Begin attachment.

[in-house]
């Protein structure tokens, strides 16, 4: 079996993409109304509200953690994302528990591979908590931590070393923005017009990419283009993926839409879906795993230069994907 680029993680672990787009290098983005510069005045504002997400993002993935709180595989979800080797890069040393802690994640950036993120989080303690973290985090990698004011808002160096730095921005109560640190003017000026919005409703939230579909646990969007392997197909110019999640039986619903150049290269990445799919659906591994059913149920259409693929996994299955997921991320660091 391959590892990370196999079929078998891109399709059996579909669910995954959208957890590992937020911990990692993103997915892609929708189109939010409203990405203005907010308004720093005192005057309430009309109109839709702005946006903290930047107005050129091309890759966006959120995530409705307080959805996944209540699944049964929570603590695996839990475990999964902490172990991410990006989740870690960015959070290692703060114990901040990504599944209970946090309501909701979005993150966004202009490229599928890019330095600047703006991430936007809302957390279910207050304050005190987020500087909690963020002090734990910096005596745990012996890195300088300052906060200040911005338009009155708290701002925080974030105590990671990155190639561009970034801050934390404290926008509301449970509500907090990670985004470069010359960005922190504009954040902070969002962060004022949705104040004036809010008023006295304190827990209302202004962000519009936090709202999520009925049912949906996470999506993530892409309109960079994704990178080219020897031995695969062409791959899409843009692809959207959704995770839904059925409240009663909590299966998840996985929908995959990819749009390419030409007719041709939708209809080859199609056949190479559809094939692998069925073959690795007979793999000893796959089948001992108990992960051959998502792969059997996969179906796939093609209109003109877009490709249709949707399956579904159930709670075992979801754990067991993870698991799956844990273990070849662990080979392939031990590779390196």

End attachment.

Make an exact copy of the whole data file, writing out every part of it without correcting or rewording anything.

[in-house]
């Protein structure tokens, strides 16, 4: 079996993409109304509200953690994302528990591979908590931590070393923005017009990419283009993926839409879906795993230069994907 680029993680672990787009290098983005510069005045504002997400993002993935709180595989979800080797890069040393802690994640950036993120989080303690973290985090990698004011808002160096730095921005109560640190003017000026919005409703939230579909646990969007392997197909110019999640039986619903150049290269990445799919659906591994059913149920259409693929996994299955997921991320660091 391959590892990370196999079929078998891109399709059996579909669910995954959208957890590992937020911990990692993103997915892609929708189109939010409203990405203005907010308004720093005192005057309430009309109109839709702005946006903290930047107005050129091309890759966006959120995530409705307080959805996944209540699944049964929570603590695996839990475990999964902490172990991410990006989740870690960015959070290692703060114990901040990504599944209970946090309501909701979005993150966004202009490229599928890019330095600047703006991430936007809302957390279910207050304050005190987020500087909690963020002090734990910096005596745990012996890195300088300052906060200040911005338009009155708290701002925080974030105590990671990155190639561009970034801050934390404290926008509301449970509500907090990670985004470069010359960005922190504009954040902070969002962060004022949705104040004036809010008023006295304190827990209302202004962000519009936090709202999520009925049912949906996470999506993530892409309109960079994704990178080219020897031995695969062409791959899409843009692809959207959704995770839904059925409240009663909590299966998840996985929908995959990819749009390419030409007719041709939708209809080859199609056949190479559809094939692998069925073959690795007979793999000893796959089948001992108990992960051959998502792969059997996969179906796939093609209109003109877009490709249709949707399956579904159930709670075992979801754990067991993870698991799956844990273990070849662990080979392939031990590779390196």